Juneau man wants to save the homeless one fiberglass shelter at a time

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ANCHORAGE (KTUU) - Locations such as parks and cozy woods are popular places for all types of people to hang out.

However, they've also become hot spots for police responses to the homeless.

An Alaska-based company has already housed thousands of individuals in Los Angeles, Hawaii, Haiti and more. So why not Anchorage?

A project called InterShelter has changed the lives of people all around the world, and could make a difference in the Last Frontier, too.

As homeless camps crop up and crime increases with increasing temperatures, InterShelter is producing dome-shaped high-resistance structures that are durable enough for everything from hunting to military operations, even research projects in Antarctica. The main goal though, is to deploy the domes as shelters, particularly for women, children and homeless veterans.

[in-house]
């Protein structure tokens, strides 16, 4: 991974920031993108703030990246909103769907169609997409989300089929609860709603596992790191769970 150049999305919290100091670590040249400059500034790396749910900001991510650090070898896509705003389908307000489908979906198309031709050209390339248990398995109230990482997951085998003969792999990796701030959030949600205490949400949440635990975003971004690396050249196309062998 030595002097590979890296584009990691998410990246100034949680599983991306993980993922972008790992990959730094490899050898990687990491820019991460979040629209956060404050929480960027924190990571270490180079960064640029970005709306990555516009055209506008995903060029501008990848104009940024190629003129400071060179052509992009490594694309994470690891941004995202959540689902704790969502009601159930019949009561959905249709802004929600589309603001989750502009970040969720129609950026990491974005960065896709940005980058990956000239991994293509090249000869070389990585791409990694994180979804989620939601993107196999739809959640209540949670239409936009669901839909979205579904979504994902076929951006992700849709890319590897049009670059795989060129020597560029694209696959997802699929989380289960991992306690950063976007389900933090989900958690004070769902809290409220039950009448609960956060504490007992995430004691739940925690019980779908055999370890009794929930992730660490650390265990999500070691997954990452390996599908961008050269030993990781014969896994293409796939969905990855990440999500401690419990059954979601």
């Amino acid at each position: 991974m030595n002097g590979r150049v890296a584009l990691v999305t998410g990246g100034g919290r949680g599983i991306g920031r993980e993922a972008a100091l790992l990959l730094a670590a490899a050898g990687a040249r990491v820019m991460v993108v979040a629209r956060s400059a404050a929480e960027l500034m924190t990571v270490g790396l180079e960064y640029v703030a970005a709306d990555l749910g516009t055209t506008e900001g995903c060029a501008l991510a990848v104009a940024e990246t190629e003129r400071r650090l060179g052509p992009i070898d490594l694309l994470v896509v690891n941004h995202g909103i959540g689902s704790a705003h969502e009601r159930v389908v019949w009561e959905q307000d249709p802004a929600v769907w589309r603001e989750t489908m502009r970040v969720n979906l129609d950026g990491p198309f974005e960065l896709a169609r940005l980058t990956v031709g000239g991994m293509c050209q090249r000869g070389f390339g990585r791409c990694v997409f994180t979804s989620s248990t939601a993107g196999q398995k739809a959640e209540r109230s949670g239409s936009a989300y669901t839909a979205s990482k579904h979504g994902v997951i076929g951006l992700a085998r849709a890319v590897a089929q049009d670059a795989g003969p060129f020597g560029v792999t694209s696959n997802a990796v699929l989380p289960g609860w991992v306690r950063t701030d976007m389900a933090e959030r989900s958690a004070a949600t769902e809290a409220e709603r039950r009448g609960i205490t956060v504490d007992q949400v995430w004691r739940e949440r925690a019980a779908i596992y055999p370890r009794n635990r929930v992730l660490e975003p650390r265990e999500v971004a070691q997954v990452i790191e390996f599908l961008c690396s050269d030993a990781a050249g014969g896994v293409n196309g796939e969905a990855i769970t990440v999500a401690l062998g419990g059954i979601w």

The domes are portable, frameless, and can be put up and taken down in minutes with a few hands and a screwdriver. They're strong enough to be bearproof in the backwoods, flexible enough to offer various floor plans, and portable enough to fit multiple domes in the backseat of a car before assembly.

The most recent count from the Anchorage Coalition to End Homelessness showed more than 1,000 people lacking stable housing on a single night in Anchorage. InterShelter representatives say they hope to work with the city to see if the shelters are a feasible solution in Anchorage.